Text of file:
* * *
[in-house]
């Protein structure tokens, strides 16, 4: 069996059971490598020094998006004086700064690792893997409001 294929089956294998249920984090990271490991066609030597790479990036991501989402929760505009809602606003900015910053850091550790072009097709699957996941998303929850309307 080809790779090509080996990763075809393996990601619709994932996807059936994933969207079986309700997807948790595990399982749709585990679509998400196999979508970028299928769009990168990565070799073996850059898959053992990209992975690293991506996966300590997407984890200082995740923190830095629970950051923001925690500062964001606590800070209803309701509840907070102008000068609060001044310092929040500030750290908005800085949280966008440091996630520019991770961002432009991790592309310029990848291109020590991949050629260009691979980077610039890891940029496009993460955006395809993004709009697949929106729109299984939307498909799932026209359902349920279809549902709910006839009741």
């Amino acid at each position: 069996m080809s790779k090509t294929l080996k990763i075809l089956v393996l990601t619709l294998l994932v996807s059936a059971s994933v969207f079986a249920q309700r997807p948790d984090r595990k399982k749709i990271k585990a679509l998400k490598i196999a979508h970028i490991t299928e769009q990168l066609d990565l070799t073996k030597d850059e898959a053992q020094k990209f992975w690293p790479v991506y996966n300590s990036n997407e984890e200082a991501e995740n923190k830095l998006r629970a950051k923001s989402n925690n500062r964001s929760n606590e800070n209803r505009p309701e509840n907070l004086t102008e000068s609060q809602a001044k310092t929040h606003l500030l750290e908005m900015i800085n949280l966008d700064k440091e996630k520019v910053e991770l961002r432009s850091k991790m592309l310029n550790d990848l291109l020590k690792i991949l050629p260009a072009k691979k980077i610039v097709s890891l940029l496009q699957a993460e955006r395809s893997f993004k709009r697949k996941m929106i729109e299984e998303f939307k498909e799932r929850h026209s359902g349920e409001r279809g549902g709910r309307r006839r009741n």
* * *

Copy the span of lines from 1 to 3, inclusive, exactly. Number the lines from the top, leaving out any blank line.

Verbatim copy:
[in-house]
């Protein structure tokens, strides 16, 4: 069996059971490598020094998006004086700064690792893997409001 294929089956294998249920984090990271490991066609030597790479990036991501989402929760505009809602606003900015910053850091550790072009097709699957996941998303929850309307 080809790779090509080996990763075809393996990601619709994932996807059936994933969207079986309700997807948790595990399982749709585990679509998400196999979508970028299928769009990168990565070799073996850059898959053992990209992975690293991506996966300590997407984890200082995740923190830095629970950051923001925690500062964001606590800070209803309701509840907070102008000068609060001044310092929040500030750290908005800085949280966008440091996630520019991770961002432009991790592309310029990848291109020590991949050629260009691979980077610039890891940029496009993460955006395809993004709009697949929106729109299984939307498909799932026209359902349920279809549902709910006839009741």
């Amino acid at each position: 069996m080809s790779k090509t294929l080996k990763i075809l089956v393996l990601t619709l294998l994932v996807s059936a059971s994933v969207f079986a249920q309700r997807p948790d984090r595990k399982k749709i990271k585990a679509l998400k490598i196999a979508h970028i490991t299928e769009q990168l066609d990565l070799t073996k030597d850059e898959a053992q020094k990209f992975w690293p790479v991506y996966n300590s990036n997407e984890e200082a991501e995740n923190k830095l998006r629970a950051k923001s989402n925690n500062r964001s929760n606590e800070n209803r505009p309701e509840n907070l004086t102008e000068s609060q809602a001044k310092t929040h606003l500030l750290e908005m900015i800085n949280l966008d700064k440091e996630k520019v910053e991770l961002r432009s850091k991790m592309l310029n550790d990848l291109l020590k690792i991949l050629p260009a072009k691979k980077i610039v097709s890891l940029l496009q699957a993460e955006r395809s893997f993004k709009r697949k996941m929106i729109e299984e998303f939307k498909e799932r929850h026209s359902g349920e409001r279809g549902g709910r309307r006839r009741n």